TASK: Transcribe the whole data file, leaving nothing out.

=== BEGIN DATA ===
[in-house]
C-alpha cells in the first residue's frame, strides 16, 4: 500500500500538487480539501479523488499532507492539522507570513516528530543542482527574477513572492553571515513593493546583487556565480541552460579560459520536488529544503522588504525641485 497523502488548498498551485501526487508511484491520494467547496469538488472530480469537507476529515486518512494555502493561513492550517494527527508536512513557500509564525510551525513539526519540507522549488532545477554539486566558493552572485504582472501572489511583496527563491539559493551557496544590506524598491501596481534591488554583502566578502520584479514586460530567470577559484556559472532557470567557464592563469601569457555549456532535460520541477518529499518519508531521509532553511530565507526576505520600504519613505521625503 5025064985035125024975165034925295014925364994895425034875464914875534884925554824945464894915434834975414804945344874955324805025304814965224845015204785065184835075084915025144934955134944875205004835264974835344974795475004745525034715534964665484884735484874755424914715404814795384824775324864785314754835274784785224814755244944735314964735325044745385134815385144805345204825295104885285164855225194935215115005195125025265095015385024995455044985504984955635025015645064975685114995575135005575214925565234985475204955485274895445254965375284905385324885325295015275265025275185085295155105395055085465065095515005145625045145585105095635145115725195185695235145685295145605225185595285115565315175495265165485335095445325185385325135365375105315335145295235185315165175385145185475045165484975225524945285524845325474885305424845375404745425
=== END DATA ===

[in-house]
C-alpha cells in the first residue's frame, strides 16, 4: 500500500500538487480539501479523488499532507492539522507570513516528530543542482527574477513572492553571515513593493546583487556565480541552460579560459520536488529544503522588504525641485 497523502488548498498551485501526487508511484491520494467547496469538488472530480469537507476529515486518512494555502493561513492550517494527527508536512513557500509564525510551525513539526519540507522549488532545477554539486566558493552572485504582472501572489511583496527563491539559493551557496544590506524598491501596481534591488554583502566578502520584479514586460530567470577559484556559472532557470567557464592563469601569457555549456532535460520541477518529499518519508531521509532553511530565507526576505520600504519613505521625503 5025064985035125024975165034925295014925364994895425034875464914875534884925554824945464894915434834975414804945344874955324805025304814965224845015204785065184835075084915025144934955134944875205004835264974835344974795475004745525034715534964665484884735484874755424914715404814795384824775324864785314754835274784785224814755244944735314964735325044745385134815385144805345204825295104885285164855225194935215115005195125025265095015385024995455044985504984955635025015645064975685114995575135005575214925565234985475204955485274895445254965375284905385324885325295015275265025275185085295155105395055085465065095515005145625045145585105095635145115725195185695235145685295145605225185595285115565315175495265165485335095445325185385325135365375105315335145295235185315165175385145185475045165484975225524945285524845325474885305424845375404745425